Since the text is the most efficient instrument to communicate with visitors precisely and directly, the power of typography shouldn’t be underestimated. Typography has forever been a comprehensive visual tool, ready to generate the character, elicit emotion and echo a tone while distributing crucial information.
With device resolutions becoming sharper and more accessible to browse, expect a substantial rise in using pattern of fonts. Apart from Internet Explorer, most browsers may encourage hand-made typefaces which can be empowered by CSS for web browsers.
In the era of big letters, contrasting sans serif and serif headings support make lively contrasts. For web pages, headers will contribute to search engine optimisation and assist in capturing the attention of users.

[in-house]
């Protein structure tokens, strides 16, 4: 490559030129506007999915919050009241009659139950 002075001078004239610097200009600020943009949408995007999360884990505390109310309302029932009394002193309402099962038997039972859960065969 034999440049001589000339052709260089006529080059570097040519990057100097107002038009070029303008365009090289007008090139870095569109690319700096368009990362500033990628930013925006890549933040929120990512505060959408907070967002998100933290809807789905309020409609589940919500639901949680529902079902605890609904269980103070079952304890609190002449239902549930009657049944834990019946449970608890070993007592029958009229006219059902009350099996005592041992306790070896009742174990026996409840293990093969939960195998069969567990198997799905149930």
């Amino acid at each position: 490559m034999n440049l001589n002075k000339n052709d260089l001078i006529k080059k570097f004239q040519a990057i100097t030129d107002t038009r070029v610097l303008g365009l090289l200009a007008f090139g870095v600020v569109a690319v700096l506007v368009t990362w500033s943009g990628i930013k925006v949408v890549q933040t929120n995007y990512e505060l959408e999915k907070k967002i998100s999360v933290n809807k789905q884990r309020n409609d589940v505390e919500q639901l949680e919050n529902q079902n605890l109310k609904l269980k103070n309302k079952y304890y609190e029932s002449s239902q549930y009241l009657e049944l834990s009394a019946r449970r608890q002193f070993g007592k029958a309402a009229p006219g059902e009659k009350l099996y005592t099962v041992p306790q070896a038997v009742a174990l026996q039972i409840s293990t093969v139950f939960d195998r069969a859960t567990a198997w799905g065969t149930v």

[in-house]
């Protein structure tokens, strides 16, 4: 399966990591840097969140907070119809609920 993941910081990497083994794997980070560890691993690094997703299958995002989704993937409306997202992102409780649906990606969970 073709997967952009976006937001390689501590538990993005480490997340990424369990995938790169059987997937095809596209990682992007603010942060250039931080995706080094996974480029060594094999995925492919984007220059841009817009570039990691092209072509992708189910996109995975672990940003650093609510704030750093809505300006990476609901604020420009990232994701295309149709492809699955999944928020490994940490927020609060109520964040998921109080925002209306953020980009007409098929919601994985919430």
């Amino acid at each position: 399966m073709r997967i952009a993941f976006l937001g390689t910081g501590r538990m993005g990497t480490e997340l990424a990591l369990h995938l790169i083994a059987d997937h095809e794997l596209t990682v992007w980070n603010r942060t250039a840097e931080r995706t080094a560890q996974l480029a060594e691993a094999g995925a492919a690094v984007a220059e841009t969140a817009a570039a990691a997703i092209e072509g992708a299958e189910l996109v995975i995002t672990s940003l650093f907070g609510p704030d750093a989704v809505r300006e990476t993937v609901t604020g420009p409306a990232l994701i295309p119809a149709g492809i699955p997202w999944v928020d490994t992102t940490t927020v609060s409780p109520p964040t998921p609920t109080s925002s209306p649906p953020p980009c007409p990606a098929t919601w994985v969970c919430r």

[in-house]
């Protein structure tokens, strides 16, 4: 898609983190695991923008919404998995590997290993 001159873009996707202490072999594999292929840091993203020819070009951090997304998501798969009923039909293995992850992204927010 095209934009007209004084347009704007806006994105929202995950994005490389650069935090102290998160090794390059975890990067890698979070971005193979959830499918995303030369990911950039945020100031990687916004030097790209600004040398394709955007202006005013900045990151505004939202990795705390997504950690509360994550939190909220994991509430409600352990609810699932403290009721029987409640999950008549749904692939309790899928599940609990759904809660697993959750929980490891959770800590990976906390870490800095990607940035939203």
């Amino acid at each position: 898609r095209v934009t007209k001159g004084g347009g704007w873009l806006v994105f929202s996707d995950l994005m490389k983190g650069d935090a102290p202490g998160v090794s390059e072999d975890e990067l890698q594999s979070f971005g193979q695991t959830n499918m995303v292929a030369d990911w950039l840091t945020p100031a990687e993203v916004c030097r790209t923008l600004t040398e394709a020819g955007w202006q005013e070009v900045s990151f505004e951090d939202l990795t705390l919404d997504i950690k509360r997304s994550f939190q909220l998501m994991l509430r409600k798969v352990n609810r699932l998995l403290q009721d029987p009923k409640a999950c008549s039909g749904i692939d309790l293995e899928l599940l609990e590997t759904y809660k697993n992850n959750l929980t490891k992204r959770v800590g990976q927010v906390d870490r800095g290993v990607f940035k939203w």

Designers can enjoy the benefit with web pages comprising impactful and substantial headers created from typefaces.
10. Authentic Tones and Textures
Consumers want to stand behind authentic brands. Period.
In a 2017 Study: “86 percent of consumers said authenticity is important when deciding what brands they like and support”.
Although this isn’t a new trend, its pervasiveness in web design is definitely increasing. Incorporating this trend into your designs might be easier than you think.
Here are a few tips:
Use images of real lifestyle occurrences, natural textures, and colours that we find in our everyday lives.
Use the flat-lay technique to help visitors see things through your perspective.
Take your own photographs - avoid generic stock images.
Does your website include all of these?
Times are evolving and it’s important to not get left behind. It could be time to step up your brand's website game. To make it easy for you to decide if that is the case, we’ve created a free downloadable guide.